The Association for Pet Obesity Prevention Confirms a Rise of Obese Pets in 2015, sparking the need for industry change
Calabash, N.C.—March 15, 2016—Pet obesity continues to be a growing problem, affecting the majority of US dogs and cats. Research conducted by the Association for Pet Obesity Prevention (APOP) found that approximately 58 percent of cats and 54 percent of dogs were overweight or obese in 2015. Veterinarians are alarmed by the steady increase in pets classified as clinically obese. They are calling upon the veterinary industry to clearly define and classify pet obesity as a disease and adopt a universal Body Condition Score (BCS) scale for assessing pet obesity.
“The American Medical Association (AMA) recognized obesity as a disease in 2013. I think the time has come for the American Veterinary Medical Association (AVMA) to follow suit,” stresses Dr. Ernie Ward of Ocean Isle, North Carolina, founder of APOP. “By defining obesity as a disease, many veterinarians will take the condition more seriously and be compelled to act rather than ignore this serious health threat.”
APOP also points out a lack of consensus surrounding the definition of obesity. The organization defines clinical pet obesity as 30 percent above ideal weight, but that definition varies among veterinary practitioners, industry stakeholders and pet owners. “Our profession hasn’t agreed on what separates ‘obese’ from ‘overweight,’” University of Georgia veterinary surgeon and APOP Board member Dr. Steve Budsberg states, “These words have significant clinical meaning and affect treatment recommendations.”
The lack of professional consensus in defining pet obesity has created confusion among industry leaders. This confusion can lead to underreporting and a decreased emphasis on the pet obesity issue by the veterinary industry and clients. A uniform definition of pet obesity would benefit veterinarians who are struggling to find a tactful and effective way to discuss obesity and the importance of weight loss. It will also create an increase in awareness and discussion around the issue for both veterinarians and pet owners.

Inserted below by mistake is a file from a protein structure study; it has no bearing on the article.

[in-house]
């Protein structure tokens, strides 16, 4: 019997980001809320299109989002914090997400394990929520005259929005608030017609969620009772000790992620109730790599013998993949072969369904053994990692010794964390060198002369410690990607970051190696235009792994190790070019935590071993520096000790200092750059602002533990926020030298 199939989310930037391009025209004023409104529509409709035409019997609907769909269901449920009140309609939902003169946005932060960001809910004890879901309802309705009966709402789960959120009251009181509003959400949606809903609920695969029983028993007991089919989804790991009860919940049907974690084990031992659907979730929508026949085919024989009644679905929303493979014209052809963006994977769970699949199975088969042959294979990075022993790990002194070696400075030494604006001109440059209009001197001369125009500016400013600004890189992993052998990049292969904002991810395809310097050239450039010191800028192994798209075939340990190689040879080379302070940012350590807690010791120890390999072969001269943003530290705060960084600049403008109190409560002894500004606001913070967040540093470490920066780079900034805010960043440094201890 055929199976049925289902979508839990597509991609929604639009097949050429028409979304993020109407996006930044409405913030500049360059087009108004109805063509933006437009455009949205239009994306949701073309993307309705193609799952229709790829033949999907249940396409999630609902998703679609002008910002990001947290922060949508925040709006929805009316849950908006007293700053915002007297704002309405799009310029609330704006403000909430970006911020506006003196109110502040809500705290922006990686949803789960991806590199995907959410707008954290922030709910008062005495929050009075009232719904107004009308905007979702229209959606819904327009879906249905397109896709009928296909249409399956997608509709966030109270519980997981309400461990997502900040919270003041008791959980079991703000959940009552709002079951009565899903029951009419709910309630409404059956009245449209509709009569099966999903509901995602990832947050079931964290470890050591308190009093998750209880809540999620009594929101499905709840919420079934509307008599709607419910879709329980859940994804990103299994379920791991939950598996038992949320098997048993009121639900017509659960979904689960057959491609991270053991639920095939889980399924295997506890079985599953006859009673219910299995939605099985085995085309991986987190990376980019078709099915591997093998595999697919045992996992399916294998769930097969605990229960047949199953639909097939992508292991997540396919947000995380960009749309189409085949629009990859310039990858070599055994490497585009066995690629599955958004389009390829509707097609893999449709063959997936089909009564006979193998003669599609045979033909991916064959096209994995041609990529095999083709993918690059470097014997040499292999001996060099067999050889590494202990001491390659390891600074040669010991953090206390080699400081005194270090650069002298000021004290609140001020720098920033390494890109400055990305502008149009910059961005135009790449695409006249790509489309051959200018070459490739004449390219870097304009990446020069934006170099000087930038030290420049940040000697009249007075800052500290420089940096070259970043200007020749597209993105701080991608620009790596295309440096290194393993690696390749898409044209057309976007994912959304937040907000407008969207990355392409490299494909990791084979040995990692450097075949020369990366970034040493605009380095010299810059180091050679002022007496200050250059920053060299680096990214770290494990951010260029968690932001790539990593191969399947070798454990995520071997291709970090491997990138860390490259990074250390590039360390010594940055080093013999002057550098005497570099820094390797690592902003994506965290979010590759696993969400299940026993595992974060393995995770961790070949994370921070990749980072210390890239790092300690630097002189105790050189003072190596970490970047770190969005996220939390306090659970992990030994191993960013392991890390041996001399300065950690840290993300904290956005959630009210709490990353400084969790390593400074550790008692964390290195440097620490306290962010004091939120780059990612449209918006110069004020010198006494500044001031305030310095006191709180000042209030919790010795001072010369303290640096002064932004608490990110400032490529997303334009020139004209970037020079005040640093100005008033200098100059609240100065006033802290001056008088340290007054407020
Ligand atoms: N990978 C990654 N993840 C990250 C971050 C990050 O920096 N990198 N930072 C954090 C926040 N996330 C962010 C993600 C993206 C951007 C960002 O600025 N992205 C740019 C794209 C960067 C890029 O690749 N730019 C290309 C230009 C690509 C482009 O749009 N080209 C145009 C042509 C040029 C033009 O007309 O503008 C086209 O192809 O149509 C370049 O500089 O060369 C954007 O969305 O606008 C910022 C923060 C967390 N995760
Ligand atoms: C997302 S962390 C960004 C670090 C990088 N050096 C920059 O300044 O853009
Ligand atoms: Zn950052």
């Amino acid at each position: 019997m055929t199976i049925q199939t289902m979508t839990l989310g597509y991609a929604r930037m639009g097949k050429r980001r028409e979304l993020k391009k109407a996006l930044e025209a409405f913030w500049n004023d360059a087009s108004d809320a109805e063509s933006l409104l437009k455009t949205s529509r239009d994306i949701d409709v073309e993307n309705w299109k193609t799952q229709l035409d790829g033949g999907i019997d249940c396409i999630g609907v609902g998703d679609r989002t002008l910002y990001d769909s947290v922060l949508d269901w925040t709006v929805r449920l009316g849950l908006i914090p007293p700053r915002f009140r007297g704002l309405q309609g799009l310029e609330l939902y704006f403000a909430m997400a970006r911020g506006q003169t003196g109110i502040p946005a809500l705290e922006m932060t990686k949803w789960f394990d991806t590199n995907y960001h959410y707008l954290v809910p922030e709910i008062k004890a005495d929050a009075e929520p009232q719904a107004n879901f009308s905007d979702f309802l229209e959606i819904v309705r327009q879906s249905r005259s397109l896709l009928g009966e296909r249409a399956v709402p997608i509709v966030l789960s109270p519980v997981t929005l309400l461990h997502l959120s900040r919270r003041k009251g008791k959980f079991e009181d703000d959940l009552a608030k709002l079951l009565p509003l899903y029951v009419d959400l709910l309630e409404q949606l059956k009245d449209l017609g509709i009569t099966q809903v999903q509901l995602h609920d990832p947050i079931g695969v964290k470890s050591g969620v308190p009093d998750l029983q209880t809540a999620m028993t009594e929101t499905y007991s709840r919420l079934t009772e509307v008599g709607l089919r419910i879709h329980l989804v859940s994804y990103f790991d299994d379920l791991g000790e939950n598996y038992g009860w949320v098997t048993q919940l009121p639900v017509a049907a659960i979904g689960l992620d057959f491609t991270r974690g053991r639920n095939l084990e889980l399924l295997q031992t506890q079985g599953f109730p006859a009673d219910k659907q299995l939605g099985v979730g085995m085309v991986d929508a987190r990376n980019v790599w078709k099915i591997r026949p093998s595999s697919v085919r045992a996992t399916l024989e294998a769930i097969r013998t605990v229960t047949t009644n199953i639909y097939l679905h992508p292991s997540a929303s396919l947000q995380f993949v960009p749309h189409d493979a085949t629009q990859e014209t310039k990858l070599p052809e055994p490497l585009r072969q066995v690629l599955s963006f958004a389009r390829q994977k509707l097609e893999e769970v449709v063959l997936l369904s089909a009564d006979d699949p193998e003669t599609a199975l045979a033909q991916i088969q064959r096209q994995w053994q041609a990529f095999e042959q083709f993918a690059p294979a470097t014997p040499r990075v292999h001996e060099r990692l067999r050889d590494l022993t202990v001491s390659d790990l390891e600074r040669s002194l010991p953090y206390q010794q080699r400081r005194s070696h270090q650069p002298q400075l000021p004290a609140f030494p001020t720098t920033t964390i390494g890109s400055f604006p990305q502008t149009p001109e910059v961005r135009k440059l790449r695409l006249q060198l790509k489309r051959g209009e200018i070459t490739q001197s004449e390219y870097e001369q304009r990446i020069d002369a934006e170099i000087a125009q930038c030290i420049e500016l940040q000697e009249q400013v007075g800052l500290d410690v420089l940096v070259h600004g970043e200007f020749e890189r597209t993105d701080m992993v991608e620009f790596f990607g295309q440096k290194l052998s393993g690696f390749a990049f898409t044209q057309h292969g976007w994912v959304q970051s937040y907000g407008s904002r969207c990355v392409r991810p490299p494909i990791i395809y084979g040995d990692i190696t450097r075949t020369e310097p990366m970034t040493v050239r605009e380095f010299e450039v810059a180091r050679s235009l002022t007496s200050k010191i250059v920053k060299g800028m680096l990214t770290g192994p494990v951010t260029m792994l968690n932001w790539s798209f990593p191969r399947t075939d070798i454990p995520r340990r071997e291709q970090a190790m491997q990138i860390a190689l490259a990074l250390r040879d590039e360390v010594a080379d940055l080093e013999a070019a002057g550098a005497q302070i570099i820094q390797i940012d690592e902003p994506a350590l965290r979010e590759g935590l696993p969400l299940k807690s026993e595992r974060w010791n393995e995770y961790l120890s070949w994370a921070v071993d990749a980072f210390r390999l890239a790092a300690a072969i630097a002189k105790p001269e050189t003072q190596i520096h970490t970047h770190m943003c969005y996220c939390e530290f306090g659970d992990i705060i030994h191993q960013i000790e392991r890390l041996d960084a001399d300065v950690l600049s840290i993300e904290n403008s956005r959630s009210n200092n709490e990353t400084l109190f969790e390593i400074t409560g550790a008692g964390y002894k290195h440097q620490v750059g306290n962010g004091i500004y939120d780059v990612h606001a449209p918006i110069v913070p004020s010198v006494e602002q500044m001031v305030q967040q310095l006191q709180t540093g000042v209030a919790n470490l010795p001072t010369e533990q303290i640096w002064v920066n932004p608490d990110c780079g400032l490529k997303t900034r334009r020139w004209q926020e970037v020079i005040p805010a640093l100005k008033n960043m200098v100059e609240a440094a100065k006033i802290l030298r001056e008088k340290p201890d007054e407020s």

Due to these growing problems, Dr. Ward challenges the veterinary profession to standardize medical terminology and tools for obesity. “APOP is committed to uniting veterinarians with a single set of pet obesity definitions and tools. We are working toward a common professional standard Body Condition Score (BCS) with European colleagues and universal definitions for overweight and obese.”
“There are currently three major BCS scales used worldwide,” emphasizes University of Minnesota veterinary nutritionist and APOP Board member, Dr. Julie Churchill. “We need a single standard to ensure all veterinary health care team members are on the same page.” Multiple methods for assessing and classifying an animal’s body condition creates considerable confusion and requires additional clarification for veterinary professionals to distinguish how they are assessing a pet’s body condition.
APOP is pushing for the adoption of a universal BCS—a whole-integer, one-through-nine (1–9) scale. This scale will allow veterinarians to more consistently interpret veterinary medical research, accurately assess their patients’ body conditions and clearly communicate with colleagues and clients.
Excess weight can reduce pet life expectancy and negatively impact quality of life. “The reality is, obesity kills,” comments Dr. Joe Barges, Academic Director for Cornell University Veterinary Specialists and APOP Board member. “Numerous studies have linked obesity with type 2 diabetes, osteoarthritis, high blood pressure, many forms of cancer and decreased life expectancy. Our survey validates the notion that we’re seeing more obese pets with more potential medical problems.”
APOP has joined forces with other international industry organizations to form The Global Pet Obesity Initiative. The group’s goal is to create obesity standards and provide training for the veterinary community. Leaders look forward to collaborating with other organizations, universities, researchers and industry leaders to develop additional efforts and tools to combat pet obesity as a disease. They also plan to develop a certifying procedure for veterinarians and veterinary technicians who successfully complete additional training programs.
To learn more about the Association for Pet Obesity Prevention or the 2015 study, visit PetObesityPrevention.org.
About the Research
The annual obesity prevalence survey is conducted by APOP. Veterinary practices assessed the body condition scores of every dog and cat patient they saw for a regular wellness exam on a given day in October. Body condition scores based on a five-point scale and actual weight were used in classifying pets as either underweight, ideal, overweight or obese. The latest survey included the assessment of 1,224 dogs and cats by 136 veterinary clinics.
About the Association for Pet Obesity Prevention (APOP)
The Association for Pet Obesity Prevention was founded in 2005 by Dr. Ernie Ward with the primary mission of documenting pet obesity levels in the United States to raise awareness of the issue and its negative impact on pets. The APOP board is made up of veterinary practitioners, nutritionists, surgeons and internal medicine specialists. APOP conducts annual research to substantiate pet obesity prevalence levels in the United States and offers resources for veterinarians and pet owners to better equip them to recognize and fight pet obesity. More information about APOP can be found on their website, petobesityprevention.org and Facebook page, Facebook.com/PetObesityPrevention.